The Hindu today reports that the Human Rights Law Network has brought a petition before the Supreme Court which effectively seeks to block access to HPV vaccines in both the private and the public sector in India. The petition may or may not get very far but it may cause yet another delay in Indians getting affordable access to vaccines which are used throughout much of the rest of the world. The full HRLN release is here.
The petition seeks to mix two issues: the safety of the vaccines and the way in which PATH (a charity) ran a demonstration project on the feasibility of implementing HPV vaccination in India. The former question is thought settled by the global scientific community: the two vaccine named in the petition are in use throughout Europe, North America and most of the rest of the world. It seems that almost all adolescents receiving private care in India get them. The latter question is much more complex but is not linked inherently to the safety of the vaccines (there were some deaths among girls who had been immunised but they resulted from things such as malaria and snakebite and the links to the vaccine may not be obvious).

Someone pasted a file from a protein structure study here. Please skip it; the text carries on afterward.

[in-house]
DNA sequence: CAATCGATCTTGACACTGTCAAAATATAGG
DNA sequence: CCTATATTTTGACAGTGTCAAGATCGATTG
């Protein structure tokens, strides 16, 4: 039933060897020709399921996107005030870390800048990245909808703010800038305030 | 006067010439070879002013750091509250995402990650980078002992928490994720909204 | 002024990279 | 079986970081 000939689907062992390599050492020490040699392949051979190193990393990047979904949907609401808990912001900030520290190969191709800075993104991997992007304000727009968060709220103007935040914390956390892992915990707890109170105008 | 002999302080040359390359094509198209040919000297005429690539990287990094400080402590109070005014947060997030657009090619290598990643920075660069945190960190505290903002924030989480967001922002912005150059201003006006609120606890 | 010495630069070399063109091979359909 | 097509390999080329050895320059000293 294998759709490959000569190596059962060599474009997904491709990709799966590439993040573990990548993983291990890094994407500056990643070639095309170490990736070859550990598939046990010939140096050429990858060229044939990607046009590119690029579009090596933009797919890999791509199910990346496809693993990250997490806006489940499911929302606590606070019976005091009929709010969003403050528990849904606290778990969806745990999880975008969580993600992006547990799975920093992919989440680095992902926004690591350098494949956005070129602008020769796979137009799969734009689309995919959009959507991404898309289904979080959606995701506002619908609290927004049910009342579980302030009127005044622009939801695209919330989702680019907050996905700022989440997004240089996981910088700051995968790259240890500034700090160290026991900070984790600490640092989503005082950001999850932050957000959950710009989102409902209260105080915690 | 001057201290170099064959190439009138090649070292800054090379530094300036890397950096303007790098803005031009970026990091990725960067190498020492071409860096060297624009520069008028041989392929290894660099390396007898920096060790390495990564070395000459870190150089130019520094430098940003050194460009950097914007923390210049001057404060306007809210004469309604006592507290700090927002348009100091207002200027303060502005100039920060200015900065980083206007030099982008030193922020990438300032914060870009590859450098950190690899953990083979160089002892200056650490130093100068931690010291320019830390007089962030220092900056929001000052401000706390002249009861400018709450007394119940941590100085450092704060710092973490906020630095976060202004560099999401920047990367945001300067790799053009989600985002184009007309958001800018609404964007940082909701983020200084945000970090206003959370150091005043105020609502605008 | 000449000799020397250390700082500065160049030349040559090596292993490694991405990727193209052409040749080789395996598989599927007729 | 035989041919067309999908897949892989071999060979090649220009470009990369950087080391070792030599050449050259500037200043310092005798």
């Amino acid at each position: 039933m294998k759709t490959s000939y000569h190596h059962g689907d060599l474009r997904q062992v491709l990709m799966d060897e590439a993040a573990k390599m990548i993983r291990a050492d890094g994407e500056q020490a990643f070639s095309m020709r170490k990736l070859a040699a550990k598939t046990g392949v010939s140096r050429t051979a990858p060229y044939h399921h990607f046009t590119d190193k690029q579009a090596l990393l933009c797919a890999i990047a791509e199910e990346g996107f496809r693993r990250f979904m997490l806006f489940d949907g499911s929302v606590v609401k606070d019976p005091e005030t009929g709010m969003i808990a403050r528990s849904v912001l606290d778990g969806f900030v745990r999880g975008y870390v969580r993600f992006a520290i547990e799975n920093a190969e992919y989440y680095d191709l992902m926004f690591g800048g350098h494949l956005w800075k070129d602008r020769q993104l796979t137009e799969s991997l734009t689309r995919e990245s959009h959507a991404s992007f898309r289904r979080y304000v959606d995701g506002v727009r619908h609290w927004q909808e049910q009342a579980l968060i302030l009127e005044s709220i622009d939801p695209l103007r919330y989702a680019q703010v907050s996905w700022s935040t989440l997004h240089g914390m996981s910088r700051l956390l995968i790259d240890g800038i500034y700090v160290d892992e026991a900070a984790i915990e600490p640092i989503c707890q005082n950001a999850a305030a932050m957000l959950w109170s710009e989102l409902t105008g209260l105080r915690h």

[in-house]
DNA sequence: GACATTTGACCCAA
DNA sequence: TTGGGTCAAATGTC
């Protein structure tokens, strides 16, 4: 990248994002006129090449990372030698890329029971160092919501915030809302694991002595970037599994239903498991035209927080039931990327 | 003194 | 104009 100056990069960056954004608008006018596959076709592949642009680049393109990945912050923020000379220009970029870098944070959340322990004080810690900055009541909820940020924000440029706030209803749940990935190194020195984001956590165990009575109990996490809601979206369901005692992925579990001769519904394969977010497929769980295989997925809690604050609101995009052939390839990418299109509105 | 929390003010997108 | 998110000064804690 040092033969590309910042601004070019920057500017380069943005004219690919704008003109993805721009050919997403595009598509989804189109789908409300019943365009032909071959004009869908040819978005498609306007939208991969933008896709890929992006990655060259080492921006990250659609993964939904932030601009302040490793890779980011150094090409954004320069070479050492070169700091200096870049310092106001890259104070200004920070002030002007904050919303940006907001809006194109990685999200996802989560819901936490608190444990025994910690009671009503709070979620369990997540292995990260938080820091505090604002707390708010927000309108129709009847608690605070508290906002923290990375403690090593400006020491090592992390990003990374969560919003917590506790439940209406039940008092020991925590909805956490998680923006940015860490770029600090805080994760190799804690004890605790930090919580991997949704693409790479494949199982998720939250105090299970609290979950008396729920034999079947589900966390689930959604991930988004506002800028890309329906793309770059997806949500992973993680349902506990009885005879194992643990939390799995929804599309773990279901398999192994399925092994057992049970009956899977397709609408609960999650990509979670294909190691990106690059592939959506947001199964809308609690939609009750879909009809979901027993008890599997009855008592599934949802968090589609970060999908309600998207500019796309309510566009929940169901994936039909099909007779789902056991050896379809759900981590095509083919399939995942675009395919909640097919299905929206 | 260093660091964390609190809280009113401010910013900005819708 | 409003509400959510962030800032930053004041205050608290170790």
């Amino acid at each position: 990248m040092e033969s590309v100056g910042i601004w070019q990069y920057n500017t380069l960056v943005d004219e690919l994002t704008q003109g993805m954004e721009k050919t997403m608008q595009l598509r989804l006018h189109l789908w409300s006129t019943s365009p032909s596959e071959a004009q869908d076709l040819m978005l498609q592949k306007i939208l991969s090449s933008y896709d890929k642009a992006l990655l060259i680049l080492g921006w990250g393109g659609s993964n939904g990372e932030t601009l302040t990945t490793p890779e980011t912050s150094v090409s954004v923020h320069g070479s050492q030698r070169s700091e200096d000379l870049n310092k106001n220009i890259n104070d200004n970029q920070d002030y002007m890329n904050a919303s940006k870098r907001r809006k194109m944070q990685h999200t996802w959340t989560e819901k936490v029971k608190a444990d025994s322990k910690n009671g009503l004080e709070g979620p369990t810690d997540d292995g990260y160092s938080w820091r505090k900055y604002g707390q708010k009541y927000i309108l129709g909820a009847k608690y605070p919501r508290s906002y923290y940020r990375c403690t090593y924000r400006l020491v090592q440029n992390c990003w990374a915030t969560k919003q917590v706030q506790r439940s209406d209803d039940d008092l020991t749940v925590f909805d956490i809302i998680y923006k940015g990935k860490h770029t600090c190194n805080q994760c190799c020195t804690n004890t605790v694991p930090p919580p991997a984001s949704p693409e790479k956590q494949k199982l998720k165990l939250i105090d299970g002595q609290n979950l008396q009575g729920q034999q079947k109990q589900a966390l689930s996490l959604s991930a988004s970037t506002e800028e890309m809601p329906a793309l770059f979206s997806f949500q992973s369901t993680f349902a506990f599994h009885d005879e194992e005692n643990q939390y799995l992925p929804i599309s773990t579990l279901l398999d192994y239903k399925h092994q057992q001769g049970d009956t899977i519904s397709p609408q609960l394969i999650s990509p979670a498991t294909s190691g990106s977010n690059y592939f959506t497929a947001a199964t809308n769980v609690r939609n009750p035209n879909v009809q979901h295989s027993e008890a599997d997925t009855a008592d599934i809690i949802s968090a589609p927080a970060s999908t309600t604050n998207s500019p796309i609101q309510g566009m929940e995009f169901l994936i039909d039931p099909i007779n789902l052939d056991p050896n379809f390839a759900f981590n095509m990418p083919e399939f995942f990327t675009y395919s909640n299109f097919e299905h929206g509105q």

HLRN seems to be arguing that it takes more than 20 years for most cases of HPV to turn into cervical cancer so no vaccine can be approved until a cohort of women in India has been monitored for much longer than 20 years. If the vaccines work in the way that the rest of the world is convinced they do, millions of women in India will, in the meantime, die in great pain with the terrible loss of dignity brought by the symptoms of late-stage cervical cancer. What a pity that the media in India seem incapable of giving those women a voice.